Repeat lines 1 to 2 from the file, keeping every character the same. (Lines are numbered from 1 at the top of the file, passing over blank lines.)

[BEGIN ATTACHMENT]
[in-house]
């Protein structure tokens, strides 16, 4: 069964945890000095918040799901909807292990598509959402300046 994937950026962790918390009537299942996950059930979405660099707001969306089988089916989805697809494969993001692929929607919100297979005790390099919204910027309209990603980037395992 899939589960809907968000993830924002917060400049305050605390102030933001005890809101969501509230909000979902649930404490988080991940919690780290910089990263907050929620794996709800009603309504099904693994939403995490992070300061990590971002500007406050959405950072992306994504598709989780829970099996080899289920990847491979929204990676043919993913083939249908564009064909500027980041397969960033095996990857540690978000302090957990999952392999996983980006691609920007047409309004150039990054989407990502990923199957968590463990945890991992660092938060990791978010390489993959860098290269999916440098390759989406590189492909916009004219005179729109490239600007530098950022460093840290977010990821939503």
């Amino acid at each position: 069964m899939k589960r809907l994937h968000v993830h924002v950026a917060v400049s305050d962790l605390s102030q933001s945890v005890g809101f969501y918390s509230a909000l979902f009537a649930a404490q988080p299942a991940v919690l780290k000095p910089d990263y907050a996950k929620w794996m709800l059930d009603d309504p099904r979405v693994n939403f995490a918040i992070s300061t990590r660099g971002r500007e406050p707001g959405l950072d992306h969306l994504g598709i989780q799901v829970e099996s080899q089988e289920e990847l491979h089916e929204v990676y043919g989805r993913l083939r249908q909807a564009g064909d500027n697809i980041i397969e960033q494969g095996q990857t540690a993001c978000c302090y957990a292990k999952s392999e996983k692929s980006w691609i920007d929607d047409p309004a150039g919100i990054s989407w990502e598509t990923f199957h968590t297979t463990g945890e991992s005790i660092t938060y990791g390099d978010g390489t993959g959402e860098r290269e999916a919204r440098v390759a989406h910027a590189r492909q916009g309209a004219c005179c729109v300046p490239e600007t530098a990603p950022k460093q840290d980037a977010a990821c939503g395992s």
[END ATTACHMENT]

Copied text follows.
[in-house]
């Protein structure tokens, strides 16, 4: 069964945890000095918040799901909807292990598509959402300046 994937950026962790918390009537299942996950059930979405660099707001969306089988089916989805697809494969993001692929929607919100297979005790390099919204910027309209990603980037395992 899939589960809907968000993830924002917060400049305050605390102030933001005890809101969501509230909000979902649930404490988080991940919690780290910089990263907050929620794996709800009603309504099904693994939403995490992070300061990590971002500007406050959405950072992306994504598709989780829970099996080899289920990847491979929204990676043919993913083939249908564009064909500027980041397969960033095996990857540690978000302090957990999952392999996983980006691609920007047409309004150039990054989407990502990923199957968590463990945890991992660092938060990791978010390489993959860098290269999916440098390759989406590189492909916009004219005179729109490239600007530098950022460093840290977010990821939503």